In bold contrast to Tuesday night's brief and almost effortless rehearsal of the diminutive Act II, last night we climbed the mountain that is Act III. Well, moist of it anyway, we were still missing several actors, as usual.
Yet before I get into the actual rehearsal, I want to speak on the subject of missing actors. Last night they were missing because they were absent. Yet due to an influx of interest in the play, (the result of recruiting from an unlikely source), we now have enough actors to fill all of the roles that had heretofore been uncast or otherwise left open by departures in the show. It goes without saying that this is good news.
Now for rehearsal itself.
If Act I is the introduction of the world of the play and its inhabitants, and Act II is the pipe-laying exposition of facts and plans, Act III is the lighting of the powder keg. It's an action packed group of scenes that moves a long with barely a pause, (ideally) for I am guessing between 20 and 25 minutes. Not to mention, it is the act in which I have the most to do. I am in four of the scenes in Act III. The biggest of course being the much blogged about crowd scene. More on that in a bit.
I was able to perform about 85% of the act without my book last night. I could have done more perhaps, but for one scene I am off book at the beginning, but still struggle with the end. It would have been odd to leave the script behind and then retrieve it mid scene. So I had it for the whole scene, though referred to it little until the end.
First up, the greeting of the Prince upon his arrival from school. A bit mechanical in nature, but nonetheless quite revealing of several things, namely the first obvious example of the conspiracy between Buckingham and Richard. They are obviously allies before this, but at the end of this scene they are clearly partners. I am not playing it as though they are friends, but certainly a mutual admiration society has been formed, let's say.
My next scene in the third act involved the nobility sitting about a table discusses the upcoming coronation. Not many lines for me in this scene, but several chance to reveal, through body language and facial expressions what each character may think of the other at the table. I, for instance, have Buckingham viewing Hastings as a pompous horse's ass, and some eye rolling ensues to this end. Then we have the puzzling absence of Richard and Buckingham for no more than 90 seconds. "Richard" and I have discussed what exactly is happening in this moment, and the best we have come up with so far is that Buckingham has led Richard away to come up with an off the cuff plan to trap Hastings. (Which is what happens upon their return to the room.) Not much time for such a plan, but this one may have to be chalked up to a theatrical conceit.
Either way, the scene went well.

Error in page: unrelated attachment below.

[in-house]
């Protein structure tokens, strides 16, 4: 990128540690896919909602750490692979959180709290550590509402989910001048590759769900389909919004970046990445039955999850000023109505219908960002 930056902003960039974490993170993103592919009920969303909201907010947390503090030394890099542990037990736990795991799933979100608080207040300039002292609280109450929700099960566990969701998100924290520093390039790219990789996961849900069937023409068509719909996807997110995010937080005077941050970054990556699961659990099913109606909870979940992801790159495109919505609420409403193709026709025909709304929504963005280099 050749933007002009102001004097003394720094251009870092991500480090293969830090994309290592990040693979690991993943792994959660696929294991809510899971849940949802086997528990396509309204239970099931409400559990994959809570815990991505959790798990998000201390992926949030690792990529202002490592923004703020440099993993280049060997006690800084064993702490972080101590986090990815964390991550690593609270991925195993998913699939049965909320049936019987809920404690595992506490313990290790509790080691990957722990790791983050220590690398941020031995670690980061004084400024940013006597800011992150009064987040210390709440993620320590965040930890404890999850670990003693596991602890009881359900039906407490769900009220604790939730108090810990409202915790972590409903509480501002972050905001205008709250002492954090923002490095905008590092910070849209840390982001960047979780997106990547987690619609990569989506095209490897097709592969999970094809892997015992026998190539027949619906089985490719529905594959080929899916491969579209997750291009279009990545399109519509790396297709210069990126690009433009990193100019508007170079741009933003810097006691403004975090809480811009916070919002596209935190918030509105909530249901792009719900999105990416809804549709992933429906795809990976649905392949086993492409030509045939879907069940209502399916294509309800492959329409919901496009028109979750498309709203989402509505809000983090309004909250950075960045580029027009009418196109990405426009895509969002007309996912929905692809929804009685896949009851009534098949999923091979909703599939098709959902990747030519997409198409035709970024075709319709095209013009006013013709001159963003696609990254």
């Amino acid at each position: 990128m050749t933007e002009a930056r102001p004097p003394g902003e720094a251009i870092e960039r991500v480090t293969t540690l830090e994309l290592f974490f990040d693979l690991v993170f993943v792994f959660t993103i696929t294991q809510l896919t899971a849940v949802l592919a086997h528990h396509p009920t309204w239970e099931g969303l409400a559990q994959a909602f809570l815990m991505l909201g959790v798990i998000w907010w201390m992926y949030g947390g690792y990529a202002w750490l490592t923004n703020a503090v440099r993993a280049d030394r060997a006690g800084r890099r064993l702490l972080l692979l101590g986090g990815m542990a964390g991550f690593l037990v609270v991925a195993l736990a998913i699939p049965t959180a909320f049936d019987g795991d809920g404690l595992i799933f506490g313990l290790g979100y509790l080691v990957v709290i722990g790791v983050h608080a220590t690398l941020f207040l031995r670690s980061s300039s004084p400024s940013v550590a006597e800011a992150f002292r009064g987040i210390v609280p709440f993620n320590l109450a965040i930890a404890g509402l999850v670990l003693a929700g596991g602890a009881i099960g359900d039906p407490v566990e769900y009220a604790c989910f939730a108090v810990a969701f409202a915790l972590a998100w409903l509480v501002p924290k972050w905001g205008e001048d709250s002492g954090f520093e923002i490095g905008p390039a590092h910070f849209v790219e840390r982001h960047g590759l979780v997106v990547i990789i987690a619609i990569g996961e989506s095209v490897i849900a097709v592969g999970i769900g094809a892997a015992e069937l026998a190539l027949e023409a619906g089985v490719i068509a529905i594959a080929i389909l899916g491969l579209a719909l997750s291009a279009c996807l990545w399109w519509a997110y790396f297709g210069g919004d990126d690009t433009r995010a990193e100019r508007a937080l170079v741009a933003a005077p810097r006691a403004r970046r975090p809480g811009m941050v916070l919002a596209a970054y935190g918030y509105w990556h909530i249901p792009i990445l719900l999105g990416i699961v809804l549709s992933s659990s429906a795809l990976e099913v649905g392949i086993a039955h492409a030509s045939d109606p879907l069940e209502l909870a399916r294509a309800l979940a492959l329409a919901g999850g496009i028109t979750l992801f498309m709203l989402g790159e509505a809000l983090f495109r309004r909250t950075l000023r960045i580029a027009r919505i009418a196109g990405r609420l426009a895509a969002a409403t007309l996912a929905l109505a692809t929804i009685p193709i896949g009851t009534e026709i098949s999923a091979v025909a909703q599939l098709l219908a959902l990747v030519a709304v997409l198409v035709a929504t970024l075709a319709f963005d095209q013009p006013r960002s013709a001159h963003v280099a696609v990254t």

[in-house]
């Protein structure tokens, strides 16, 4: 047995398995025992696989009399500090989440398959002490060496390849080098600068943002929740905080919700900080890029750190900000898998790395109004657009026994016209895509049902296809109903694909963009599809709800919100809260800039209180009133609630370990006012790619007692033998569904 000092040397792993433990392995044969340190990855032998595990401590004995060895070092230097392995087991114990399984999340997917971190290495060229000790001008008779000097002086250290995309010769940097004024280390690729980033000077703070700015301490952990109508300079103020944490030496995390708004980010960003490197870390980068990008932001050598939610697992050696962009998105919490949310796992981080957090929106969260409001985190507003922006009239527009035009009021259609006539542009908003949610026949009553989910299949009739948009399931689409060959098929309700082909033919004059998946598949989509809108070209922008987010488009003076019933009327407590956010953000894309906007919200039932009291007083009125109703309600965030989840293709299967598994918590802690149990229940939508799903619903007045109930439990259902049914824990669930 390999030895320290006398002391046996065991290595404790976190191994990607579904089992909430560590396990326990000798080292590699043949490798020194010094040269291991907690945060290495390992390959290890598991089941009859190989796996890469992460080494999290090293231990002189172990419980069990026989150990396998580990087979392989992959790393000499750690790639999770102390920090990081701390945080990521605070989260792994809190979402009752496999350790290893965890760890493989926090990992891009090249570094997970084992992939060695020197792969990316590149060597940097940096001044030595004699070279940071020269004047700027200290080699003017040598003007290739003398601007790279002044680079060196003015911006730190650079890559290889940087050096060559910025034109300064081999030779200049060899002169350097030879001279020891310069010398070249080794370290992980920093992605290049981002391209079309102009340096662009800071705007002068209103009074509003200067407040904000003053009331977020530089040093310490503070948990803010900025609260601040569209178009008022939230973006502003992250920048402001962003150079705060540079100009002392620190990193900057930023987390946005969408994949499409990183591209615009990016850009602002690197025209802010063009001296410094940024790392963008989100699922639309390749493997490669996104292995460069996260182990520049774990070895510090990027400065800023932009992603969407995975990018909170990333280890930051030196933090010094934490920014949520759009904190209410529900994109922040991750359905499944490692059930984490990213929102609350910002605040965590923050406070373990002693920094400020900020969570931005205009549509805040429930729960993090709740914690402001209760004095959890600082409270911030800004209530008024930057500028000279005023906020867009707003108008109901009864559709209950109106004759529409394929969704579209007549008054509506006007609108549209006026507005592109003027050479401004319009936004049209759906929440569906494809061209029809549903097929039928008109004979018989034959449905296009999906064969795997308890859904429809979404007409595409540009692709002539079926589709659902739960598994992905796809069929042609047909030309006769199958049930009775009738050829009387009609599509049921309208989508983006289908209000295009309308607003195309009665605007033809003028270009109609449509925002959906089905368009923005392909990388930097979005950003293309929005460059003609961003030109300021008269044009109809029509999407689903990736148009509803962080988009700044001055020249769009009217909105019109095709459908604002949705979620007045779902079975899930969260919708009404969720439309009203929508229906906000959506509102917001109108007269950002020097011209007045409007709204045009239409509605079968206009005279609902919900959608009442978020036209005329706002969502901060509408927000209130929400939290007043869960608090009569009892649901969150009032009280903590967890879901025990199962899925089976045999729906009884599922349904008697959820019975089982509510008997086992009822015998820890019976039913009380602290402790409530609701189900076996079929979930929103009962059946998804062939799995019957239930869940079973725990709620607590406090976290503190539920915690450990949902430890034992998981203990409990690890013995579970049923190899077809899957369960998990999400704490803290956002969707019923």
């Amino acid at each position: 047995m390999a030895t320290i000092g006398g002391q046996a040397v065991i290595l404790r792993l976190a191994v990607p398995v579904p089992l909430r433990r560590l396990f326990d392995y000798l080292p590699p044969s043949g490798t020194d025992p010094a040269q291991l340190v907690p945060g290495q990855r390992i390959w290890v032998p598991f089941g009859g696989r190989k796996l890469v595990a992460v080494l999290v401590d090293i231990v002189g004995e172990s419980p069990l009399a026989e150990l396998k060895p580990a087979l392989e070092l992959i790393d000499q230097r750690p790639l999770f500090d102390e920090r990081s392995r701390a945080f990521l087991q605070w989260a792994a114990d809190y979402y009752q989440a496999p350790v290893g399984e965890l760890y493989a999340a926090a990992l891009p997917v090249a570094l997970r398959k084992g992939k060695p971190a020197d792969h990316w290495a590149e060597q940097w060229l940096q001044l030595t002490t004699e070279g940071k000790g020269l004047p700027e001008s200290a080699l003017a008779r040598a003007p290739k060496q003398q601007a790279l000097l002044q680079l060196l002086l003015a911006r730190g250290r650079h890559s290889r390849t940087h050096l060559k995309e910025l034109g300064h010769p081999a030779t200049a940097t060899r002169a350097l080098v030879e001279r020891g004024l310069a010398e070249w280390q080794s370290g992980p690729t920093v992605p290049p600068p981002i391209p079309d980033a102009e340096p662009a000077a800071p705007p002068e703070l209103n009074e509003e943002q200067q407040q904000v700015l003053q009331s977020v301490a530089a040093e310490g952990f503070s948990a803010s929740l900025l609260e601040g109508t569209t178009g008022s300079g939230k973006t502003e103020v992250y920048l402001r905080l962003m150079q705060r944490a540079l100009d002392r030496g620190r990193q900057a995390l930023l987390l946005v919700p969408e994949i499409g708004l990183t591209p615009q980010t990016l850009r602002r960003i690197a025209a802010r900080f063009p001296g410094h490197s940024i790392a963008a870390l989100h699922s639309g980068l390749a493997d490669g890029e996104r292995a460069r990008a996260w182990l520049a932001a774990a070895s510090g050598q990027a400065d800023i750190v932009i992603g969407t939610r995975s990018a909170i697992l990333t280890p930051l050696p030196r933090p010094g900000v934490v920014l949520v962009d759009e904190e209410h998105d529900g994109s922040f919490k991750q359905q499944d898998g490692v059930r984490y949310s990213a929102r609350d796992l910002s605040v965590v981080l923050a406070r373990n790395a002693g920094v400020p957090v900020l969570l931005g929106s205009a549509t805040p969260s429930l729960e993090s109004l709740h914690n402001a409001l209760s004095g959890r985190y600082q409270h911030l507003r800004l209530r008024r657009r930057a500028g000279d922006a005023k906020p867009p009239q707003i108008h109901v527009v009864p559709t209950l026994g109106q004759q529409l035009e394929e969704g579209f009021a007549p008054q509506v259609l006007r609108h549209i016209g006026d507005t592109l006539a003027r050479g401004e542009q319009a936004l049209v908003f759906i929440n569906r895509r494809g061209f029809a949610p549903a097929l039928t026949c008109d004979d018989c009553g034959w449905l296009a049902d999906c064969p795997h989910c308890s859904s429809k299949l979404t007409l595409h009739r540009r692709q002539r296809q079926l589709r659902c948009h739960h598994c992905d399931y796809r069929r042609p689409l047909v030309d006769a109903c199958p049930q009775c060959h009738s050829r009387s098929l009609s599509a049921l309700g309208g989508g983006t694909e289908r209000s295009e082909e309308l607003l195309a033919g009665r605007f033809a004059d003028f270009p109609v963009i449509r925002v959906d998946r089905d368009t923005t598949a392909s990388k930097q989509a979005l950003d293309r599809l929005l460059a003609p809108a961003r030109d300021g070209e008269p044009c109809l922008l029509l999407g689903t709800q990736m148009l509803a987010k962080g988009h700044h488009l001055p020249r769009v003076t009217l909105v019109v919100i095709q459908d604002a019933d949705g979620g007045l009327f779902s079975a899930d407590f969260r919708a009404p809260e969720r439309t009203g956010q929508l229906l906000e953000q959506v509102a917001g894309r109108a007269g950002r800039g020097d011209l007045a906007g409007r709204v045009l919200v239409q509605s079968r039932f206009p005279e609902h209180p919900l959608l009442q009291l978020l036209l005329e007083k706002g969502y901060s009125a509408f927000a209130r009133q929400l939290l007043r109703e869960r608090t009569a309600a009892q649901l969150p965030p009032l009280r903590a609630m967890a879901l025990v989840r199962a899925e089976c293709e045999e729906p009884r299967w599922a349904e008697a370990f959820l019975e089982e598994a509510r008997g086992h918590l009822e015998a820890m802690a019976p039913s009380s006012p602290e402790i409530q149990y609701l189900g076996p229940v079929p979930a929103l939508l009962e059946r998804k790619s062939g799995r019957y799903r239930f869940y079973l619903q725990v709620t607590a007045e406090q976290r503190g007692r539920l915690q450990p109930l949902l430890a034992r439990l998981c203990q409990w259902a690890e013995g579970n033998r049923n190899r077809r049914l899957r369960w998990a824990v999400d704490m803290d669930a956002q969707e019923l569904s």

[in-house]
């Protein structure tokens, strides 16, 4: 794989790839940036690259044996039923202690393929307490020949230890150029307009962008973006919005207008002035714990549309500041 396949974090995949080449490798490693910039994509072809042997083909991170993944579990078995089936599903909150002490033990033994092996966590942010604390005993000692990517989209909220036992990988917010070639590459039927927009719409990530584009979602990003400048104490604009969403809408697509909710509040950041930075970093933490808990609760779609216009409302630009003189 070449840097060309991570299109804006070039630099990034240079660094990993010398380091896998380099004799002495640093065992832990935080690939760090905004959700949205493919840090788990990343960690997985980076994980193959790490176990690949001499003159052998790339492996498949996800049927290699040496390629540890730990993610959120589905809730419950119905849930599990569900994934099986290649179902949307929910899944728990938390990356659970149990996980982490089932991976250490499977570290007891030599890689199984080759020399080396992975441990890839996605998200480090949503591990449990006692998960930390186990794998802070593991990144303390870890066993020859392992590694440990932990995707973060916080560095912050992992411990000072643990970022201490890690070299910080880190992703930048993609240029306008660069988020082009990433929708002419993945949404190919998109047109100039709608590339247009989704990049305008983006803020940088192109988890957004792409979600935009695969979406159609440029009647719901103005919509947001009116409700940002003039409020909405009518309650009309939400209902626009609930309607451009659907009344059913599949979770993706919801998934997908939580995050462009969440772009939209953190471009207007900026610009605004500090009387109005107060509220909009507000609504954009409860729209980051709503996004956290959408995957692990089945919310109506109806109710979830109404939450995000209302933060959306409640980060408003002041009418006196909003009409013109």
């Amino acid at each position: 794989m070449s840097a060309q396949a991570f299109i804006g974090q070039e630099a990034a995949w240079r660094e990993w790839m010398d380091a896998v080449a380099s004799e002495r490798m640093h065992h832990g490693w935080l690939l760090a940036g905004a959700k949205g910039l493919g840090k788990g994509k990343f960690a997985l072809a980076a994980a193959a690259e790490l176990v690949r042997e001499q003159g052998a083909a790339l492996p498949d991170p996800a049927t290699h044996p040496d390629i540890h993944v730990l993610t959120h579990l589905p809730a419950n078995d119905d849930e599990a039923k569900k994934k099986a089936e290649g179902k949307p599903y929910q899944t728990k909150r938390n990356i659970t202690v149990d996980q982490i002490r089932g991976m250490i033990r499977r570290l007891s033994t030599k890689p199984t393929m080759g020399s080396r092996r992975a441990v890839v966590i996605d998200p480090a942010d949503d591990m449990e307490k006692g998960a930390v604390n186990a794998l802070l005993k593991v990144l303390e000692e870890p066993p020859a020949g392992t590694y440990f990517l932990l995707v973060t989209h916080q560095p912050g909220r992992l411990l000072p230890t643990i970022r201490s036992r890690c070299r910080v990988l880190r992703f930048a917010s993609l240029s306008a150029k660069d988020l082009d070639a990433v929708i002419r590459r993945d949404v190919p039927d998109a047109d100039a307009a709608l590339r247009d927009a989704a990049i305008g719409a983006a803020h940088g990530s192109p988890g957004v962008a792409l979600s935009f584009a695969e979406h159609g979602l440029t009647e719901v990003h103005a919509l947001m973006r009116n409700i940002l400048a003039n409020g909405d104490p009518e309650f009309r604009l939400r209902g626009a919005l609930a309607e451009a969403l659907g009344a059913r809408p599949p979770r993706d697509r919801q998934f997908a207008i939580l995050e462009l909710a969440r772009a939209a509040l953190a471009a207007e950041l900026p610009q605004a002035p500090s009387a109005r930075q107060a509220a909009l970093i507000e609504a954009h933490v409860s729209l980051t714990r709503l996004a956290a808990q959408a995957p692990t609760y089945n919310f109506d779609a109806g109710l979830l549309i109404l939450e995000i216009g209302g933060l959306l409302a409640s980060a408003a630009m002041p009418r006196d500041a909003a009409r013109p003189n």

Next is a scene that was truncated for our production to save on time, as several of them were. Nonethless, I enjoy this scene quite a bit. It's one of, if not the only time I am showing a degree of playfulness in Buckingham. I let him move about, make some fun faces, and overall be almost clownish for about a minute. I see that moment as a time when he is quite near his goal of enthroning Richard, but of course not there yet. It isn't over, but he can see the endzone, and he thinks he need only rush a few yards to get there. (Little does he know.) I was off bookfor this scene as well.
Then comes the big one. The crowd scene...
Not at all off book for this one. I need to be getting on with it, I realize. Though I would say I am close to a third off book for it. There are about five medium length speeches in it, and I am off book nearly for three of them. Plus several little one liners sprinkled in.
I was familiar enogh with them to look up from the script most of the time though. And last night was the first time we ran it with the crowd cheering and hollering and clapping when moved to do so. This unpredictability of the actors in the crowd, combined with my need at times to shout over them made for quite a visceral scene. Buckingham may only be pretending to persuade Richard, but he is legitimately trying to stir up the people and create this scene. So while the official outcome may be in doubt, his effort must be real. he must lead a crowd, and I as the actor must portray this. (Oddly, I have played the crowd rousing guy before in different plays.)
The pacing of this scene felt good. It was potent. Fast but clear. Exciting. The director agreed, saying that this scene, and indeed much of Act III was almost at performance levels already, despite most people still having books intheir hands. Which is good news for the show. If it looks this good to the director this early, I assume that bodes well for the production itself when the time comes.
Plus, if any act in the play needs this sort of energy and drive this early, it is Act III. All sections need energy of course, but III is the swign for the fence, as it were. If we flop in this section, the play in all likely cannot recover. So we are in good shape in that context.
I must get off book for that big scene as quickly as I can so i can sustain this momentum.
Tonight, Act IV. Fewer lines for me, but a deeply significant scene-the reluctance of Buckingham to assent to the murder of the princes. This too is a vital scene for which I am nearly off book. I think I can be totally so by tonight if I work at it today. Tune in later, loyal blog readers, to see how that one turns out.